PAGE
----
An astonishing collection of photography documenting Nigerias rich and diverse cultural heritage in the tradition of J.D. Okhai Ojeikere, the Father of Nigerian photography, and his modern counterparts will be on view at Bonhams
, 101 New Bond Street, London from 17-31 July.
The exhibition is being supported by the Kola Aluko Foundation, which comments: This unique collection of photographs charts the developments in photography as an artistic practice in Nigeria. Ojeikere, who died earlier this year and to whom this exhibition is dedicated, is an inspiration to all Nigerians and Africans. As the father of Nigerian photography he tells Nigerias proud story, showcasing our rich cultural heritage to the world. He is a Nigerian leader who continues to this day to motivate and influence others.
Giles Peppiatt, Director of African Art at Bonhams, says: As our sales of Contemporary African Art have gained recognition and set new world records for the artists of this huge and vital continent, we have increasingly come to appreciate the work of this groundbreaking artist. The exhibition of his work, and that of those who inherit his mantle, is a fitting tribute to the best tradition of artistic dedication that captures and celebrates the spirit of Nigeria Africas leading economy - in its Centenary Year.
African photography has flourished as an art form, particularly in Nigeria where it has been at the forefront of creativity, with local artists providing innovative and striking forms of expression. The exhibition provides images of tradition alongside those of dynamic change. Nigeria emerged as a nation state from a diversity of kingdoms, emirates, chieftaincies and other communities as a result of British colonisation. The exhibition invites the viewer to consider the past and the present through changing landscapes, individuals, events and technology.
The earliest photographs in the exhibition document some of the most important African members of Lagos society, upon whom the British depended. These images include portraits of Mohammed Shitta Bey, the foremost palm oil trader of the Delta and head of the Muslim community; Prince Oyekan of the Oba of Lagos; and Otunba Payne, first Lagos High Court registrar and a member of the ljebu Ode royal family.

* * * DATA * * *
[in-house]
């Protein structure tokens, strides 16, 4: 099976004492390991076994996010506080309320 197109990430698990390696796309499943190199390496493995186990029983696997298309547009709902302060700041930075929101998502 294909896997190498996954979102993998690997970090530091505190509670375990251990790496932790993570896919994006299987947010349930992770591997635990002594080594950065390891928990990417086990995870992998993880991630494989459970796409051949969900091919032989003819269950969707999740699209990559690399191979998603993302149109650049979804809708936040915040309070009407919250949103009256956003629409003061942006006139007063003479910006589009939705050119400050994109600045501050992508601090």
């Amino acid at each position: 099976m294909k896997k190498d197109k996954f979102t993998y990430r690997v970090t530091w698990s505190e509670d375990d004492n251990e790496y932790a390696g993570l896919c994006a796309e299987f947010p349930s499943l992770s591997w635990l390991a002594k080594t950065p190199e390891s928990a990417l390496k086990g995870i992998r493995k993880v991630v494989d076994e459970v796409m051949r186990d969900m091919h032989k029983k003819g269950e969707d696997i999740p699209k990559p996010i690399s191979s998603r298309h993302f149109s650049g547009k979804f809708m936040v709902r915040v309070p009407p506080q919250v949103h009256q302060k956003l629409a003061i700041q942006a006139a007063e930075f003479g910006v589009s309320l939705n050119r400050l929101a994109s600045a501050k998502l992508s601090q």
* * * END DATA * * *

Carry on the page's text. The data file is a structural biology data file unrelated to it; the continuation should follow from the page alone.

By the end of the 19th century, Lagos had established itself as the pre-eminent cosmopolitan metropolis of West Africa. Its style is expressed in Obafemi Luthers portrait of a fashionable entourage of young Lagos men promenading across Five Cowrie Creek Bridge between Victoria Island and Ikoyi. However, contemporary images of firemen also offer comment on colonialism. Lagos was plagued by fires in the late 19th century, but the single fire engine was only available for use for colonial emergencies; otherwise it was locked up and not available to the community at large. In 1880, a campaign to train a crew of Lagosian firemen to operate the engine for the benefit of the entire city was run by the Lagos newspapers and the exploits of this crew became a focus of local pride and photography.
Independence in 1960, a key moment in Nigerias history, is captured by photographers Fosa and Olojo, who evoke a sense of liberation. Themes explored in the exhibition include urban living, life and water, music and singers, buildings, vessels and vehicles and people and power. Together they encapsulate a powerful and intense view of an emerging country and its people.
The Nigerian Centenary Photography Exhibition is curated by Ayo Adeyinka, founder and principal consultant at TAFETA and co-curated by Charles Gore, Senior Lecturer in the History of African Art at the School of African and Oriental Studies (SOAS).